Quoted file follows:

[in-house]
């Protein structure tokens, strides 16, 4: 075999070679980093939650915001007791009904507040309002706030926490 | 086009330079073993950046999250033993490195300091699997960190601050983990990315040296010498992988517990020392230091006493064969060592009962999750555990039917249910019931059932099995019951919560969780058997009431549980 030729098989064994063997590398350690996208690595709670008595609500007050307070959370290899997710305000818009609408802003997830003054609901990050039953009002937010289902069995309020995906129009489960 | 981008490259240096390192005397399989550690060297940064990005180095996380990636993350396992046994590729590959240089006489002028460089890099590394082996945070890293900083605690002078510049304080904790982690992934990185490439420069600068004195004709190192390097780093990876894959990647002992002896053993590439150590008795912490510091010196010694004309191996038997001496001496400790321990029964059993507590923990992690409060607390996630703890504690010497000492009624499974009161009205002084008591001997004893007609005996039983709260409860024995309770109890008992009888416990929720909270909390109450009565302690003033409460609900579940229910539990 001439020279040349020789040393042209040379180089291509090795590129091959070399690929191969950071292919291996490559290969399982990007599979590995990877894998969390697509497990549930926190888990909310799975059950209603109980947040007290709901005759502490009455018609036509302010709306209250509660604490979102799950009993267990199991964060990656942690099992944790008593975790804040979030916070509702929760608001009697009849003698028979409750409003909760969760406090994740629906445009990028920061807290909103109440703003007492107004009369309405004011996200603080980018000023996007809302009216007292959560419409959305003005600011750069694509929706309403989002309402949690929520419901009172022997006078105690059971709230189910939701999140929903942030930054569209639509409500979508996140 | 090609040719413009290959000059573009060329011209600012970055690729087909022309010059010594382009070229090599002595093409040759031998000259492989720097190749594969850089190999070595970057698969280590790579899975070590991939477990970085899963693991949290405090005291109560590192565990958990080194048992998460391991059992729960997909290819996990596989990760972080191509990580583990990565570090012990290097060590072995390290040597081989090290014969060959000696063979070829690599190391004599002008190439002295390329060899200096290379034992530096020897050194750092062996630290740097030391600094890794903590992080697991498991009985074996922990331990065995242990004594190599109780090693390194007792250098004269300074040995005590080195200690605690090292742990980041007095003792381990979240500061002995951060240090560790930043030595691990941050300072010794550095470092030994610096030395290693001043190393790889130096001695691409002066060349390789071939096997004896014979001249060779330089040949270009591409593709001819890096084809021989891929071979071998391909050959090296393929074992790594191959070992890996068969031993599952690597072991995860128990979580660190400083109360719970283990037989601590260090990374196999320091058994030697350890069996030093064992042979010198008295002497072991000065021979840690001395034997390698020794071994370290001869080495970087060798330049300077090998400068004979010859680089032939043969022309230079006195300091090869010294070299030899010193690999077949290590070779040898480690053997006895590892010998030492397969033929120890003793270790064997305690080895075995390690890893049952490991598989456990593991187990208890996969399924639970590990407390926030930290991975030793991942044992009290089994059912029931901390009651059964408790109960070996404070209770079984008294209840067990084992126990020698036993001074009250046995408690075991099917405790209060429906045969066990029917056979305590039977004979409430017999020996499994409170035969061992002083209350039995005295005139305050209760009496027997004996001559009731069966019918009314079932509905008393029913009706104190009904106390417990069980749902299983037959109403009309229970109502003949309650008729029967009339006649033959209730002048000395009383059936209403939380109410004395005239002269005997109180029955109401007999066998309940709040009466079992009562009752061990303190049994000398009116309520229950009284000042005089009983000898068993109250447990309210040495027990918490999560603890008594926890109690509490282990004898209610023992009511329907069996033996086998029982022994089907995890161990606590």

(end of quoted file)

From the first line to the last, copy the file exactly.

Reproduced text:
[in-house]
């Protein structure tokens, strides 16, 4: 075999070679980093939650915001007791009904507040309002706030926490 | 086009330079073993950046999250033993490195300091699997960190601050983990990315040296010498992988517990020392230091006493064969060592009962999750555990039917249910019931059932099995019951919560969780058997009431549980 030729098989064994063997590398350690996208690595709670008595609500007050307070959370290899997710305000818009609408802003997830003054609901990050039953009002937010289902069995309020995906129009489960 | 981008490259240096390192005397399989550690060297940064990005180095996380990636993350396992046994590729590959240089006489002028460089890099590394082996945070890293900083605690002078510049304080904790982690992934990185490439420069600068004195004709190192390097780093990876894959990647002992002896053993590439150590008795912490510091010196010694004309191996038997001496001496400790321990029964059993507590923990992690409060607390996630703890504690010497000492009624499974009161009205002084008591001997004893007609005996039983709260409860024995309770109890008992009888416990929720909270909390109450009565302690003033409460609900579940229910539990 001439020279040349020789040393042209040379180089291509090795590129091959070399690929191969950071292919291996490559290969399982990007599979590995990877894998969390697509497990549930926190888990909310799975059950209603109980947040007290709901005759502490009455018609036509302010709306209250509660604490979102799950009993267990199991964060990656942690099992944790008593975790804040979030916070509702929760608001009697009849003698028979409750409003909760969760406090994740629906445009990028920061807290909103109440703003007492107004009369309405004011996200603080980018000023996007809302009216007292959560419409959305003005600011750069694509929706309403989002309402949690929520419901009172022997006078105690059971709230189910939701999140929903942030930054569209639509409500979508996140 | 090609040719413009290959000059573009060329011209600012970055690729087909022309010059010594382009070229090599002595093409040759031998000259492989720097190749594969850089190999070595970057698969280590790579899975070590991939477990970085899963693991949290405090005291109560590192565990958990080194048992998460391991059992729960997909290819996990596989990760972080191509990580583990990565570090012990290097060590072995390290040597081989090290014969060959000696063979070829690599190391004599002008190439002295390329060899200096290379034992530096020897050194750092062996630290740097030391600094890794903590992080697991498991009985074996922990331990065995242990004594190599109780090693390194007792250098004269300074040995005590080195200690605690090292742990980041007095003792381990979240500061002995951060240090560790930043030595691990941050300072010794550095470092030994610096030395290693001043190393790889130096001695691409002066060349390789071939096997004896014979001249060779330089040949270009591409593709001819890096084809021989891929071979071998391909050959090296393929074992790594191959070992890996068969031993599952690597072991995860128990979580660190400083109360719970283990037989601590260090990374196999320091058994030697350890069996030093064992042979010198008295002497072991000065021979840690001395034997390698020794071994370290001869080495970087060798330049300077090998400068004979010859680089032939043969022309230079006195300091090869010294070299030899010193690999077949290590070779040898480690053997006895590892010998030492397969033929120890003793270790064997305690080895075995390690890893049952490991598989456990593991187990208890996969399924639970590990407390926030930290991975030793991942044992009290089994059912029931901390009651059964408790109960070996404070209770079984008294209840067990084992126990020698036993001074009250046995408690075991099917405790209060429906045969066990029917056979305590039977004979409430017999020996499994409170035969061992002083209350039995005295005139305050209760009496027997004996001559009731069966019918009314079932509905008393029913009706104190009904106390417990069980749902299983037959109403009309229970109502003949309650008729029967009339006649033959209730002048000395009383059936209403939380109410004395005239002269005997109180029955109401007999066998309940709040009466079992009562009752061990303190049994000398009116309520229950009284000042005089009983000898068993109250447990309210040495027990918490999560603890008594926890109690509490282990004898209610023992009511329907069996033996086998029982022994089907995890161990606590």